Whenever I write about Calvinism, someone who considers himself a Calvinist accuses me of setting up and striking down a “strawman.” And others claim what I say about Calvinism does not apply to them. What to do?
When I write about Calvinism, unless I say otherwise, I mean consistent, historical, classical Calvinism AS SET FORTH BY Calvin, Owen, Edwards, Hodge, Boettner, Sproul and Piper and AS EXPRESSED in the Canons of Dort and the Westminster Confession of Faith. What I am talking ab out is a CONSENSUS that is summarized by “T.U.L.I.P.” and includes both meticulous providence (what I call “divine determinism”) and double predestination.
Now, of course (!), anyone can call herself a Calvinist. There’s no law against it. But when I argue against “Calvinism” (as I have explained in Against Calvinism) I am talking about classical, “high federal” Calvinism or what even some Reformed theologians call “decretal theology”–that everything that happens without exception is decreed by God and falls within his antecedent will (not consequent will).
If you think that’s not “true Calvinism,” you MUST read Against Calvinism where I have provided numerous quotes from most of the theologians mentioned above to prove that this is “consensus Calvinism” (as opposed to revisionist Calvinism).
A question that arises from this Calvinism and for anyone who embraces it is “Can God really ‘want’ everyone to be saved?” A true Calvinist of this original variety (paleo-Calvinist) cannot affirm that without falling into contradiction.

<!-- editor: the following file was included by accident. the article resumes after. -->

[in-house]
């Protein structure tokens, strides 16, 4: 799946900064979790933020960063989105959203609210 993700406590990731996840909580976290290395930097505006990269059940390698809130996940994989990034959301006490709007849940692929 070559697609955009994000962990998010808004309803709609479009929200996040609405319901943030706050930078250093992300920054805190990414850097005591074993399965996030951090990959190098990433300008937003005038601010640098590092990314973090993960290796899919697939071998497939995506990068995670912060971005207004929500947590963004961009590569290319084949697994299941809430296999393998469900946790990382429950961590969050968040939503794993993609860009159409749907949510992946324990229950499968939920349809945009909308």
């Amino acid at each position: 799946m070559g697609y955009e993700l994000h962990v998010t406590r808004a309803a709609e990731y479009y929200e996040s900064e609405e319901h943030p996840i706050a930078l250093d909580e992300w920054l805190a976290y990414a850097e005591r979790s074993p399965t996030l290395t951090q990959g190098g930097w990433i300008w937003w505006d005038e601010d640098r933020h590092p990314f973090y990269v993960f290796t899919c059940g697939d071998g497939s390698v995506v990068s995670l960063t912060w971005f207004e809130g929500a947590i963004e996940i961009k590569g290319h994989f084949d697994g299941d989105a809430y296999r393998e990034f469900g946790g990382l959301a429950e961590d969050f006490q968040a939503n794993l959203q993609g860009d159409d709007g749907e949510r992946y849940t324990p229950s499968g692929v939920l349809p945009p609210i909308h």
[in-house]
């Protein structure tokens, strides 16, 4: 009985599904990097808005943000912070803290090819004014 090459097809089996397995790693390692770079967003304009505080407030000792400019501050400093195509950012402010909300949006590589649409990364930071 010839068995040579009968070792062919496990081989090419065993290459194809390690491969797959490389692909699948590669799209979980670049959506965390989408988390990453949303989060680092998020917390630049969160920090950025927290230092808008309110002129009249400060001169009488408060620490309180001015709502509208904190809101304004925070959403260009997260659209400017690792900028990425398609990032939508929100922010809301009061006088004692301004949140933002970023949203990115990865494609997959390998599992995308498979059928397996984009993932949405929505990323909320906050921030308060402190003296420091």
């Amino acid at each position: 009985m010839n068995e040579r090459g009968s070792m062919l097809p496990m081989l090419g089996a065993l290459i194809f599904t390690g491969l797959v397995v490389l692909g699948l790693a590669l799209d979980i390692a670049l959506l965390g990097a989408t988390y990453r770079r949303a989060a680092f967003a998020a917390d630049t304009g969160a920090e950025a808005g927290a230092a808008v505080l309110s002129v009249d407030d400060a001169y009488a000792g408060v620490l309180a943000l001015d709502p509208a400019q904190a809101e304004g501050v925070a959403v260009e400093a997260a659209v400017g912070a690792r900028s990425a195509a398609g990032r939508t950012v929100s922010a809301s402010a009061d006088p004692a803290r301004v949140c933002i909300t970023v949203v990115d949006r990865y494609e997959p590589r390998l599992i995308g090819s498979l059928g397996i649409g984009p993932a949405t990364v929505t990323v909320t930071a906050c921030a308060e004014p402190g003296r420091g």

To Calvinists who say otherwise I say: Remember your doctrine of divine providence!
Many Calvinists seem to forget their own doctrine of providence, God’s sovereignty over history, when they attempt to soften Calvinist soteriology or explain it in a way that rescues God’s goodness. DO NOT FORGET that in classical Calvinism God foreordained the fall; the fall and all its consequences unfold according to a divine blueprint. They are all what God wanted to happen. When classical Calvinist theologians use “permission” language they mean “efficacious permission”–that God willed the fall (for example) to happen and created a situation in which he knew it would happen exactly as he wished it to happen. All they mean by “permission” is that God did not directly cause the fall, but they do not mean God merely permitted it reluctantly (which Arminianism says).
So don’t accuse me of setting up a “strawman” when I describe and argue against Calvinism unless you are prepared and able to explain how my description does not fit classical, historical Calvinism such as taught by Calvin and the other theologians I named above. If my description does not fit your belief, well, good. But don’t call your belief Calvinism and expect me to recognize it as such. I will call it “revised” or “revisionist” Calvinism and probably critique it as internally incoherent.
This post was written by Roger E Olson, PhD. For the original post and comments, go to: http://www.patheos.com/blogs/rogereolson/2014/11/when-i-say-calvinism/